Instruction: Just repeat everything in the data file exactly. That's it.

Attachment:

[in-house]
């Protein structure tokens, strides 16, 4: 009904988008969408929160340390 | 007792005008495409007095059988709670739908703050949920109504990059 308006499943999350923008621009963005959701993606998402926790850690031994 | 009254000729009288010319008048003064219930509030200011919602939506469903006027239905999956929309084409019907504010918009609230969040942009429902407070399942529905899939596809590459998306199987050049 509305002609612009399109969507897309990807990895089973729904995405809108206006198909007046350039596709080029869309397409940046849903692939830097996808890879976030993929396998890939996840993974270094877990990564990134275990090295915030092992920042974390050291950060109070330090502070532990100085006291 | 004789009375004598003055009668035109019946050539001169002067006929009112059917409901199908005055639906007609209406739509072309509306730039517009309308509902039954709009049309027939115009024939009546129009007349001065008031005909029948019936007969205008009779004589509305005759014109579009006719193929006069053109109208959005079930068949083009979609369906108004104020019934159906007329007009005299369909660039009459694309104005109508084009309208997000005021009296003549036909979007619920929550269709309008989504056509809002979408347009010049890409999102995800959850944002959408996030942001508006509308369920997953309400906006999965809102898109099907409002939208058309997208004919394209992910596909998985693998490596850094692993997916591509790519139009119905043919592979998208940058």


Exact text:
[in-house]
């Protein structure tokens, strides 16, 4: 009904988008969408929160340390 | 007792005008495409007095059988709670739908703050949920109504990059 308006499943999350923008621009963005959701993606998402926790850690031994 | 009254000729009288010319008048003064219930509030200011919602939506469903006027239905999956929309084409019907504010918009609230969040942009429902407070399942529905899939596809590459998306199987050049 509305002609612009399109969507897309990807990895089973729904995405809108206006198909007046350039596709080029869309397409940046849903692939830097996808890879976030993929396998890939996840993974270094877990990564990134275990090295915030092992920042974390050291950060109070330090502070532990100085006291 | 004789009375004598003055009668035109019946050539001169002067006929009112059917409901199908005055639906007609209406739509072309509306730039517009309308509902039954709009049309027939115009024939009546129009007349001065008031005909029948019936007969205008009779004589509305005759014109579009006719193929006069053109109208959005079930068949083009979609369906108004104020019934159906007329007009005299369909660039009459694309104005109508084009309208997000005021009296003549036909979007619920929550269709309008989504056509809002979408347009010049890409999102995800959850944002959408996030942001508006509308369920997953309400906006999965809102898109099907409002939208058309997208004919394209992910596909998985693998490596850094692993997916591509790519139009119905043919592979998208940058």